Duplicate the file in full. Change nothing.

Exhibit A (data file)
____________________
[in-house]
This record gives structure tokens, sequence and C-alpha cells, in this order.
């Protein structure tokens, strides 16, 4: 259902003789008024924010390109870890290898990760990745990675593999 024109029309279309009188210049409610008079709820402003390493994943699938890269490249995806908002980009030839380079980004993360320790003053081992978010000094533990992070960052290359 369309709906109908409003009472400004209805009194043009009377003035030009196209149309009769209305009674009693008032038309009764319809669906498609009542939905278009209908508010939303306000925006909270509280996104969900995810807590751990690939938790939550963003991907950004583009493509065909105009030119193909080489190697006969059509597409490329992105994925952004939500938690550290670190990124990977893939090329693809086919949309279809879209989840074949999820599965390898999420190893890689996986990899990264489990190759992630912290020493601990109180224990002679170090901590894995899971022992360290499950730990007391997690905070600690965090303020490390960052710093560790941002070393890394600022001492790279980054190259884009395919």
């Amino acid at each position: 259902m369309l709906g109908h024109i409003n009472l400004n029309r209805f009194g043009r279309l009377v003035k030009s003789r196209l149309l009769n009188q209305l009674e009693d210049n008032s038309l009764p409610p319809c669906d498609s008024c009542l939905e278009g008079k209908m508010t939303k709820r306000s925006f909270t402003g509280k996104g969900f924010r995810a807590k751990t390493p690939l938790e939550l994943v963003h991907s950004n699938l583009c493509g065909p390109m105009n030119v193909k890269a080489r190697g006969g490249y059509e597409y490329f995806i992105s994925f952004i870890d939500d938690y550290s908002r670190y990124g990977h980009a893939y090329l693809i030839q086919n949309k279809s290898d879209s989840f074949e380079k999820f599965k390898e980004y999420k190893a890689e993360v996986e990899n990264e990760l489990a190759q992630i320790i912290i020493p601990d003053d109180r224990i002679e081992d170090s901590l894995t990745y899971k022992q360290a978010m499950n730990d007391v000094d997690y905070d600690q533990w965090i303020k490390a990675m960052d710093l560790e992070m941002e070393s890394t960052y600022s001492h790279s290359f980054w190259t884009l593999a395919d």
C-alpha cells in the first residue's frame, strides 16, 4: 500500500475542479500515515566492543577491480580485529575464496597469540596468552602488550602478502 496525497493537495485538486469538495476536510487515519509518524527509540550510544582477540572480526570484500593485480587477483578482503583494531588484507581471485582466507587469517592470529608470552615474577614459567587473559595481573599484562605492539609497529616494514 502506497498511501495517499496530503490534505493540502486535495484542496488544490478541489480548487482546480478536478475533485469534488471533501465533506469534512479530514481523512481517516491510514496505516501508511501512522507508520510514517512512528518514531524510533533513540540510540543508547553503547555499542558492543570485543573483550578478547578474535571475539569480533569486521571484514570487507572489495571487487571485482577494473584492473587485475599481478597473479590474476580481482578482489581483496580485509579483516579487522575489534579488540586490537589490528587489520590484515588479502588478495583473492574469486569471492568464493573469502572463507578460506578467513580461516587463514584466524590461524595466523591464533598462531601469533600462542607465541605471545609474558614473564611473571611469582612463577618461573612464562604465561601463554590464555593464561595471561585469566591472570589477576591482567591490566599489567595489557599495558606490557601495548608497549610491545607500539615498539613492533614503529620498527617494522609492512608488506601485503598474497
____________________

[in-house]
This record gives structure tokens, sequence and C-alpha cells, in this order.
């Protein structure tokens, strides 16, 4: 259902003789008024924010390109870890290898990760990745990675593999 024109029309279309009188210049409610008079709820402003390493994943699938890269490249995806908002980009030839380079980004993360320790003053081992978010000094533990992070960052290359 369309709906109908409003009472400004209805009194043009009377003035030009196209149309009769209305009674009693008032038309009764319809669906498609009542939905278009209908508010939303306000925006909270509280996104969900995810807590751990690939938790939550963003991907950004583009493509065909105009030119193909080489190697006969059509597409490329992105994925952004939500938690550290670190990124990977893939090329693809086919949309279809879209989840074949999820599965390898999420190893890689996986990899990264489990190759992630912290020493601990109180224990002679170090901590894995899971022992360290499950730990007391997690905070600690965090303020490390960052710093560790941002070393890394600022001492790279980054190259884009395919």
């Amino acid at each position: 259902m369309l709906g109908h024109i409003n009472l400004n029309r209805f009194g043009r279309l009377v003035k030009s003789r196209l149309l009769n009188q209305l009674e009693d210049n008032s038309l009764p409610p319809c669906d498609s008024c009542l939905e278009g008079k209908m508010t939303k709820r306000s925006f909270t402003g509280k996104g969900f924010r995810a807590k751990t390493p690939l938790e939550l994943v963003h991907s950004n699938l583009c493509g065909p390109m105009n030119v193909k890269a080489r190697g006969g490249y059509e597409y490329f995806i992105s994925f952004i870890d939500d938690y550290s908002r670190y990124g990977h980009a893939y090329l693809i030839q086919n949309k279809s290898d879209s989840f074949e380079k999820f599965k390898e980004y999420k190893a890689e993360v996986e990899n990264e990760l489990a190759q992630i320790i912290i020493p601990d003053d109180r224990i002679e081992d170090s901590l894995t990745y899971k022992q360290a978010m499950n730990d007391v000094d997690y905070d600690q533990w965090i303020k490390a990675m960052d710093l560790e992070m941002e070393s890394t960052y600022s001492h790279s290359f980054w190259t884009l593999a395919d």
C-alpha cells in the first residue's frame, strides 16, 4: 500500500475542479500515515566492543577491480580485529575464496597469540596468552602488550602478502 496525497493537495485538486469538495476536510487515519509518524527509540550510544582477540572480526570484500593485480587477483578482503583494531588484507581471485582466507587469517592470529608470552615474577614459567587473559595481573599484562605492539609497529616494514 502506497498511501495517499496530503490534505493540502486535495484542496488544490478541489480548487482546480478536478475533485469534488471533501465533506469534512479530514481523512481517516491510514496505516501508511501512522507508520510514517512512528518514531524510533533513540540510540543508547553503547555499542558492543570485543573483550578478547578474535571475539569480533569486521571484514570487507572489495571487487571485482577494473584492473587485475599481478597473479590474476580481482578482489581483496580485509579483516579487522575489534579488540586490537589490528587489520590484515588479502588478495583473492574469486569471492568464493573469502572463507578460506578467513580461516587463514584466524590461524595466523591464533598462531601469533600462542607465541605471545609474558614473564611473571611469582612463577618461573612464562604465561601463554590464555593464561595471561585469566591472570589477576591482567591490566599489567595489557599495558606490557601495548608497549610491545607500539615498539613492533614503529620498527617494522609492512608488506601485503598474497